Deputy PM Michael McCormack has target on his back in wake of party turmoil.
Deputy PM Michael McCormack has target on his back in wake of party turmoil.

Deputy PM has target on his back

DEPUTY Prime Minister Michael McCormack is on the edge of a leadership challenge as colleagues accuse him of hiding a key supporter's "sugar babe" scandal to protect himself from being rolled.

While some Liberals are plotting to convince the Nationals to replace Mr McCormack with deputy Bridget McKenzie by the end of the year, Mr McCormack hit the phones yesterday to sandbag his leadership.

 

Senator McKenzie is viewed by some as an antidote to Pauline Hanson in Queensland plus an answer to the Coalition's so-called "female problem".

It is understood some Nationals colleagues have told Mr McCormack in the past 48 hours that he no longer has their support, while others said they were frustrated by the way the Andrew Broad "sugar babe" scandal had been handled.

Speculation is mounting Senator McKenzie may run in Mr Broad's Victoria seat of Mallee.

Mr Broad will not recontest the next election after the bombshell claims the married father set up an overseas date with a woman seeking a sugar daddy.

 

‘Sugar Daddy’ Andrew Broad will not recontest the next election. Picture Kym Smith
‘Sugar Daddy’ Andrew Broad will not recontest the next election. Picture Kym Smith

 

The Nationals have a planning meeting on February 11 but some believe the growing drama will force a special party room meeting, where a challenge could be launched. Others do not want another leadership challenge until after the next federal election.

At the time Mr McCormack was made aware of some details about Mr Broad's purported dalliance abroad about six weeks ago, parliament was sitting and supporters of Barnaby Joyce were preparing for a leadership spill. Mr Joyce did not have the numbers but it was tight.

Mr McCormack needed Mr Broad's support in any challenge, highly placed sources said.

Mr Broad was one of four ­rusted-on supporters and his dumping as Assistant Minister to Mr McCormack (which only ­happened once the news broke) could have changed the party room dynamic.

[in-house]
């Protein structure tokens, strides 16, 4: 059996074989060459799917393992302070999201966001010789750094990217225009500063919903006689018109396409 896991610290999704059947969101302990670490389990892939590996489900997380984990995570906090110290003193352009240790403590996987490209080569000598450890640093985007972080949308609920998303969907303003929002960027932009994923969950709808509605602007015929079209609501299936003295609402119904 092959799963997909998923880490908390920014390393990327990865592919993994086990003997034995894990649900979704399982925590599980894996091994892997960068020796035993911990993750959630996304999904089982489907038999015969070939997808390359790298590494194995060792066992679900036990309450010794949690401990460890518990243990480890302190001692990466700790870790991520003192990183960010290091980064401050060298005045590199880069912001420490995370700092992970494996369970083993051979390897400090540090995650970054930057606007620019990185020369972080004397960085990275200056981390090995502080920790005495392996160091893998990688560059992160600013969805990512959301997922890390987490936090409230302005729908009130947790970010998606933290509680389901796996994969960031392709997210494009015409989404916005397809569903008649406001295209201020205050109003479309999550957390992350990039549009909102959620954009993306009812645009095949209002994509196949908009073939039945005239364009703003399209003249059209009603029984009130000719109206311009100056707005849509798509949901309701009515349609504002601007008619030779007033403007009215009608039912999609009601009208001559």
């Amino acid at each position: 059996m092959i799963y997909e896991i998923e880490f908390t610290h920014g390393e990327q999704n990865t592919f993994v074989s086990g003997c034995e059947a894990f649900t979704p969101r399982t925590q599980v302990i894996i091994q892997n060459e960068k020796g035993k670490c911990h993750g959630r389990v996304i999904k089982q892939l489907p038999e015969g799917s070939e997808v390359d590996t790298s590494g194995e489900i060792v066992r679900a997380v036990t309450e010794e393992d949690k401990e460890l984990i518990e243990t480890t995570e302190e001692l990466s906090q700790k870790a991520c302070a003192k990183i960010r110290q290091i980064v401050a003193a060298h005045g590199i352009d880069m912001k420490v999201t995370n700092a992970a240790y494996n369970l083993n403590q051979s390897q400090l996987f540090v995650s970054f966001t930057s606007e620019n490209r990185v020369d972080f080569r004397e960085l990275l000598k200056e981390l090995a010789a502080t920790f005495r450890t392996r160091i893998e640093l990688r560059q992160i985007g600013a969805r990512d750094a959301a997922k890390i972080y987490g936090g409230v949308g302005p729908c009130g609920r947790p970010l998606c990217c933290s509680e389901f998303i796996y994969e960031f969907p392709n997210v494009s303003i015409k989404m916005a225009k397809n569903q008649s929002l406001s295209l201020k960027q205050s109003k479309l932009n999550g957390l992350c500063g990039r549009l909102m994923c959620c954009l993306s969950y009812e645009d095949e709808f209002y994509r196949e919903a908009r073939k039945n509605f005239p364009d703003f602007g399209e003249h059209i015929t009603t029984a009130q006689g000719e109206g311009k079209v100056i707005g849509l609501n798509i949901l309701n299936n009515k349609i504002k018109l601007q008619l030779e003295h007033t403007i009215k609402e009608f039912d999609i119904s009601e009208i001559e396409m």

Deputy Prime Minister Michael McCormack is being privately slammed by Liberals for staying mute during crucial Expenditure Review Committee meetings. Picture: AAP/Troy Snook
Deputy Prime Minister Michael McCormack is being privately slammed by Liberals for staying mute during crucial Expenditure Review Committee meetings. Picture: AAP/Troy Snook

 

Mr McCormack is being privately slammed by Liberals for staying mute during crucial Expenditure Review Committee meetings about the timing and any distractions to Monday's Mid-Year Economic and Fiscal Outlook, which was overshadowed by Mr Broad's resignation.

The Courier-Mail asked Mr McCormack's office whether he hid the scandal to protect his leadership and why he did not tell colleagues about the Broad scandal during MYEFO tactic meetings.

They would not address the questions.

Nationals president Larry Anthony said he wanted to see a woman run in Mallee and that Senator McKenzie was "a very capable woman … but that's a decision for Bridget and I haven't spoken to her about that".

Mr McCormack hinted he would prefer a local to run.

"If Bridget decides she is going to have a go at contesting Mallee then she will have my full support ... (but) the Nationals often look to a local champion, I am sure there are plenty of local champions in and around Mallee,'' he said. Comment was sought from Senator McKenzie.



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